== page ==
A block diagram of the present invention is illustrated in FIG. 5. A plurality of programs 10A-10N are coupled through lines 11A-11N to a window server 20. The window server is implemented in software in the preferred embodiment of this invention and includes a drawing command interpreter 21 coupled to a control block 22. The drawing command interpreter 21 is used to interpret drawing commands provided by the programs. The controller 22 determines the window depth required for the drawing operation and creates backing store buffers accordingly. The control block 22 also determines whether the application is drawing in a non-retained window format, retained window format or buffered format.
In the preferred embodiment of the present invention, a PostScript® drawing scheme is used and the drawing command interpreter is a PostScript® interpreter. The window server and drawing command interpreter are implemented in an operating system based on the UNIX® operating system developed by AT&T. The computer system may be the NeXT computer system, manufactured by NEXT, Inc., of Redwood City, Calif.
After the controller 22 has determined the desired depth of the window associated with the program drawing commands, it provides output to switch 23 which selects from one or more frame buffer drivers 24A and 24B. In a computer system, more than one display screen, and therefore more than one frame buffer, may be utilized. In addition, the frame buffers may be of different depths. For example, in the example of FIG. 5, the frame buffer driver A drives a frame buffer having a two bit per pixel depth. Frame buffer driver B drives a frame buffer having 24 bit per pixel depth.
In the present invention, any depth window can be supported. However, the present invention will be described by way of example where only four depths of window are supported, namely 2 bits per pixel (approximate gray), 8 bits per pixel (precise gray), 12 bits per pixel (approximate color) and 24 bits per pixel (precise color). The default window depth is 2 bits per pixel.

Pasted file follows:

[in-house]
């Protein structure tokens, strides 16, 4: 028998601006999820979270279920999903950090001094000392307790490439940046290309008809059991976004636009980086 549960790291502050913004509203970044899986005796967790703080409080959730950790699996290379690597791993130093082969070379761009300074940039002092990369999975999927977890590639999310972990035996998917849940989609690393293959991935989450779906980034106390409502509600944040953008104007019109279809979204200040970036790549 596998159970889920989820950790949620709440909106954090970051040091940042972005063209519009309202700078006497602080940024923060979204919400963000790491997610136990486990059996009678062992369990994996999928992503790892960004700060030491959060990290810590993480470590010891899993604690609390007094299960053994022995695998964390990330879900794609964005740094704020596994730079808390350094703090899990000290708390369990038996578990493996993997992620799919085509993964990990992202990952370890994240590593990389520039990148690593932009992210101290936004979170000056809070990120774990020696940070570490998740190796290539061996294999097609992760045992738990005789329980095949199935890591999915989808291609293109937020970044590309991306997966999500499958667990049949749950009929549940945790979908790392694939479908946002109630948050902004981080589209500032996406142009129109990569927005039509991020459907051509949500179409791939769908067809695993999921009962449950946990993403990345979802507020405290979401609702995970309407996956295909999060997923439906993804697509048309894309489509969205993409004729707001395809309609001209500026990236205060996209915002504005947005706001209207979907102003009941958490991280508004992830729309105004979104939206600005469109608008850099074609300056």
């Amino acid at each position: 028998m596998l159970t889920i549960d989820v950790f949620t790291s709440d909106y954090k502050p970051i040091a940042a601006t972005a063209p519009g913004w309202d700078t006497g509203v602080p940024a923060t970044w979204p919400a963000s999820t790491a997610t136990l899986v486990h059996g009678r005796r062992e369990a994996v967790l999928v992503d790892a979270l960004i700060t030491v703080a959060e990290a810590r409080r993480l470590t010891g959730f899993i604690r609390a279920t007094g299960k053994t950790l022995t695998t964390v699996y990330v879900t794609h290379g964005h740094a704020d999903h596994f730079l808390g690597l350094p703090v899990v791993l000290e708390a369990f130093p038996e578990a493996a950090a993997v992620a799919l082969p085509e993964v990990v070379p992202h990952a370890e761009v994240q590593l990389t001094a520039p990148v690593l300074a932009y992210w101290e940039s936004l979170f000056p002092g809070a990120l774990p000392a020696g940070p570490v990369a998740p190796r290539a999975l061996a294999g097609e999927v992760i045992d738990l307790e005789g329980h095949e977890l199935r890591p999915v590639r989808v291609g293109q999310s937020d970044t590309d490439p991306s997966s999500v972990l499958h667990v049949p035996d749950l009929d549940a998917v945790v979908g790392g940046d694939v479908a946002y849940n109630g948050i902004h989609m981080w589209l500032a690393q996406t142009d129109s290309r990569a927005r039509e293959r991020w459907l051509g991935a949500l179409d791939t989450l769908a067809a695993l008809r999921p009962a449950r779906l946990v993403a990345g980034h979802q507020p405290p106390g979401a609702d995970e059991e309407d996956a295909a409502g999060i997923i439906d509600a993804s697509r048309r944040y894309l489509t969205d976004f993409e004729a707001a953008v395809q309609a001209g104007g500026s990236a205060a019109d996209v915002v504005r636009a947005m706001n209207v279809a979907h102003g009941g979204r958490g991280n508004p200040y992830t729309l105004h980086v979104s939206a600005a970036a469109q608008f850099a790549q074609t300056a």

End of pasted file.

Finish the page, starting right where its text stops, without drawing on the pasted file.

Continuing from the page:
When a new display window is created or initialized by a program, it is created at a default depth (e.g., 2 bits per pixel), and correspondingly, its backing store buffer is set to the default depth as well. If a program drawing to the window requires greater resolution than the window currently provides, the window is "promoted" to a greater depth. In this invention, "window promotion" and "promoting a window" refers to the process of increasing the depth of a window and any associated backing store buffer.
A promotion table is illustrated in FIG. 7. The table of FIG. 7 represents the permissible promotions of windows in the preferred embodiment of this invention. The table of FIG. 7 includes entries for low precision gray scale (2 bits per pixel), high precision gray scale (8 bits per pixel), low precision color (12 bits per pixel) and high precision color (24 bits per pixel). A window at the default depth of 2 bits per pixel can be promoted to 8 bits per pixel, 12 bits per pixel or 24 bits per pixel. A window state at either 8 bits per pixel or 12 bits per pixel can only be promoted to a window having; 24 bit per pixel depth. Window promotion is determined by an algorithm driven by information in the drawing commands of a program.
The algorithm is set forth below: